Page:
×
Home Companies Industry Politics Money Opinion LoungeMultimedia Science Education Sports TechnologyConsumerSpecialsMint on Sunday
×

A few advance warning signs

A few advance warning signs
Comment E-mail Print Share
First Published: Fri, Oct 03 2008. 01 00 AM IST

Illustration: Jayachandran Nanu / Mint
Illustration: Jayachandran Nanu / Mint
Updated: Fri, Oct 03 2008. 01 00 AM IST
All is not well with India’s external account. True, there is no crisis just around the next corner, but trade and current account deficits are at levels not seen since the crisis year of 1991. Foreign capital is being pulled out of the stock market. And the rupee has been dropping against the dollar despite the recent dollar sales by the Reserve Bank of India.
The overall balance of payments (BoP) surplus for the first quarter of the current fiscal year—April to June—is a modest $2.2 billion; it was a healthy $25 billion in the last quarter of the previous fiscal year. Given the fact that the trade deficit has widened further in August and foreign investors continue to sell in the local stock market, we could end up with a far worse situation in the quarters ahead—perhaps even a BoP deficit.
Illustration: Jayachandran Nanu / Mint
Some long-standing structural weaknesses in India’s external account are now coming into play. India ran a small current account surplus in the early years of this decade, but we have had growing deficits ever since growth accelerated in 2004. This is in marked contrast to the situation in China and many other emerging markets, which have had trade and current account surpluses through most of these years. What’s more, our current account deficits have been financed by relatively more volatile portfolio inflows rather than the more stable foreign direct investment.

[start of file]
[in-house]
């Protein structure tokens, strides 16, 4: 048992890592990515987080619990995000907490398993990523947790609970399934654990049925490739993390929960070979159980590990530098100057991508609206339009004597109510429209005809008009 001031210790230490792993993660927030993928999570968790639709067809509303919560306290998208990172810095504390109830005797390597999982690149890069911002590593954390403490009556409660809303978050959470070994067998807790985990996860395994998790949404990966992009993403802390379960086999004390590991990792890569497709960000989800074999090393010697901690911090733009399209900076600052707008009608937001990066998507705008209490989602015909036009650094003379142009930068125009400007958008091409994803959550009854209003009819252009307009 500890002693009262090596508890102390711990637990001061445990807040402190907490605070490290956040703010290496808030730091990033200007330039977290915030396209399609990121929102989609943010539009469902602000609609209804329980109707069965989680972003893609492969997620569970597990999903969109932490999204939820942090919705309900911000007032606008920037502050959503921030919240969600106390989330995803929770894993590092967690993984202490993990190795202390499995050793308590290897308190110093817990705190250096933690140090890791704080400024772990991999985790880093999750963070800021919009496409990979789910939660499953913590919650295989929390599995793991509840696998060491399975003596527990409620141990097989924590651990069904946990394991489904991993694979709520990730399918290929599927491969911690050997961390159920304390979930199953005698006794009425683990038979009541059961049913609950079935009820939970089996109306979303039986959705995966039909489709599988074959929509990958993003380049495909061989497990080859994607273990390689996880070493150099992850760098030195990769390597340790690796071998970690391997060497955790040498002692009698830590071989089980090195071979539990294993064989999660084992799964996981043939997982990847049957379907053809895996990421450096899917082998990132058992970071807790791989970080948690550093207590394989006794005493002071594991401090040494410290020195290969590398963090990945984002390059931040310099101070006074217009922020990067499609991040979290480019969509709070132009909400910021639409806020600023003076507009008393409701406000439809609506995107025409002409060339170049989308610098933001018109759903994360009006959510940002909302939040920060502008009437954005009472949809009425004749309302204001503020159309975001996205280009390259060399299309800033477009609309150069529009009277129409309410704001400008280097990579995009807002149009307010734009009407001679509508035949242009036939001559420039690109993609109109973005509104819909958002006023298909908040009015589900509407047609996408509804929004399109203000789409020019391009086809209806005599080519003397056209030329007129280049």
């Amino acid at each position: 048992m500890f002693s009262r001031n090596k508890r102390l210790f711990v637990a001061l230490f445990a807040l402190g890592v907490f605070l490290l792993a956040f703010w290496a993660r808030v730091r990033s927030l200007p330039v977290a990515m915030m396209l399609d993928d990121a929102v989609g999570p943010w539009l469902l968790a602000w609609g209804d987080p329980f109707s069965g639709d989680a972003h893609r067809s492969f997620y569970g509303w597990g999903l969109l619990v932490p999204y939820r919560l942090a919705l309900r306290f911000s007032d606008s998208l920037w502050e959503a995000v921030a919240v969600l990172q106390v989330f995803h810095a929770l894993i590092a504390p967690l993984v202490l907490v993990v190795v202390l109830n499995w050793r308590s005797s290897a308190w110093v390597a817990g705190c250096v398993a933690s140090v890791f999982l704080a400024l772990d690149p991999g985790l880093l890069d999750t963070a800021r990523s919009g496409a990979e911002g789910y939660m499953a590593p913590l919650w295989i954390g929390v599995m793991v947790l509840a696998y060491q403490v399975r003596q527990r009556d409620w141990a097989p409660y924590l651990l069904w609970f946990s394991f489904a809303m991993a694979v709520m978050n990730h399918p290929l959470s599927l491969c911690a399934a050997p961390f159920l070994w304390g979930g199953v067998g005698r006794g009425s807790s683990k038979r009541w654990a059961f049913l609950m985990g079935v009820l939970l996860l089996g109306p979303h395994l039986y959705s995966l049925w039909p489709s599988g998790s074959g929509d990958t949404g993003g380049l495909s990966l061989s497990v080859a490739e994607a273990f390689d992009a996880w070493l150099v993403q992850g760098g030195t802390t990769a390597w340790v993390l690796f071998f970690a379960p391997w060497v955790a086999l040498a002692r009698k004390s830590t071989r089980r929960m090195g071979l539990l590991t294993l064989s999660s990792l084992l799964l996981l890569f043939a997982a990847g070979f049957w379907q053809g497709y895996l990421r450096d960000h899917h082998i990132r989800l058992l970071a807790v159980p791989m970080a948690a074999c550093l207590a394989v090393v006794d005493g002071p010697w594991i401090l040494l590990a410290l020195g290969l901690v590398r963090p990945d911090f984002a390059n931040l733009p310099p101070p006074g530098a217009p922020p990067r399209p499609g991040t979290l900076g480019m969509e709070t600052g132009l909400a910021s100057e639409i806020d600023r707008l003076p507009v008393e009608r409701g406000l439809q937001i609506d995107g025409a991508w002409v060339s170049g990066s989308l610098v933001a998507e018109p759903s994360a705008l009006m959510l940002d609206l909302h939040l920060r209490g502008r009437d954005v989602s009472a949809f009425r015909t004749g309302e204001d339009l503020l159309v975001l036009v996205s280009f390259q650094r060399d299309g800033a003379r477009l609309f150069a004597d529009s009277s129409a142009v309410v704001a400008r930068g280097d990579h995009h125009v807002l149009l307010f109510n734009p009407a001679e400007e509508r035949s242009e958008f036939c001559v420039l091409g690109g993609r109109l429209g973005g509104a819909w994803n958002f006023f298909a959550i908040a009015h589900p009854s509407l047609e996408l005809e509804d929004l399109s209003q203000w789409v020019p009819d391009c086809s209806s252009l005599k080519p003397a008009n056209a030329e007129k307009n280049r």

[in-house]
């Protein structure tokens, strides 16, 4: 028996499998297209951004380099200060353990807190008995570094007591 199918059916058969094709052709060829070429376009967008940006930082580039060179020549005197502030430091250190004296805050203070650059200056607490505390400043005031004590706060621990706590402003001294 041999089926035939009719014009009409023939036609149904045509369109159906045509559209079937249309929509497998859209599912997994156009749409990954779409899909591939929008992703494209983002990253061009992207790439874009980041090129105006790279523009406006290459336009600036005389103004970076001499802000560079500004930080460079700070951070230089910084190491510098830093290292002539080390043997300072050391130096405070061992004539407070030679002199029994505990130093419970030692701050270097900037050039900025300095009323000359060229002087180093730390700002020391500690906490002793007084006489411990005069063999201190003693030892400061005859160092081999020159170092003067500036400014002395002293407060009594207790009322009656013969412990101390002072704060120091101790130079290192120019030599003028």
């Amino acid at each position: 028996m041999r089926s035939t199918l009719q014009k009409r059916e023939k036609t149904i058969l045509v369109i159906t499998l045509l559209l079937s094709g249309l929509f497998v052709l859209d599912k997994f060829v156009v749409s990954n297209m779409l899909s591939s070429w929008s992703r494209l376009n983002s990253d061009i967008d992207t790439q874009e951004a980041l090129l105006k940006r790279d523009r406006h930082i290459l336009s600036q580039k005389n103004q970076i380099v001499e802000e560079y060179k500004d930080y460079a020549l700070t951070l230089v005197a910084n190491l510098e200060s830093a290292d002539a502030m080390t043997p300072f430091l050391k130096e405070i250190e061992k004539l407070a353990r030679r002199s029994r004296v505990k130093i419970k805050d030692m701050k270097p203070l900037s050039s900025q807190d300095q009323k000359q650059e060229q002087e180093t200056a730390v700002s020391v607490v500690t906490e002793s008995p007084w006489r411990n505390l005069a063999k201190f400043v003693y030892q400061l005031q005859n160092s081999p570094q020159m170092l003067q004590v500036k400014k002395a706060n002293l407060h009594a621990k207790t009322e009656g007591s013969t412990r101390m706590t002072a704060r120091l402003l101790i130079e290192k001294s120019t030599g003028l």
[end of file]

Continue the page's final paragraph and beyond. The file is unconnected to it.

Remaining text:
The portfolio flows have now suddenly reversed thanks to the global credit crisis. The first warning signs came in the fourth quarter of the last fiscal. Portfolio flows had turned negative (-$3.7 billion). In the first quarter this fiscal, they dropped further to $4.2 billion.
The 1991 crisis occurred against a backdrop of high and negative trade balances. The Gulf war saw a drop in remittances from abroad and a sudden exit of non-resident Indian, or NRI, money from India. That unleashed the subsequent macroeconomic crisis. An external shock (such as a continued freeze in global credit markets) may cause the same problem again. The one big difference is that the Reserve Bank has ample foreign exchange reserves as insurance against potential BoP trouble. These are sufficient to cover 10 months of imports. This, however, is no reason for complacency. The warnings are pretty clear.India has limited potential to control damage due to portfolio flow volatility but it needs to control the runaway demand for oil that has been feeding the trade deficit.
Expensive oil or financial chaos: what’s a bigger threat to India? Write to us at views@livemint.com
Comment E-mail Print Share
First Published: Fri, Oct 03 2008. 01 00 AM IST
More Topics: Ourviews | Foreign capital | Market crisis | BoP | RBI |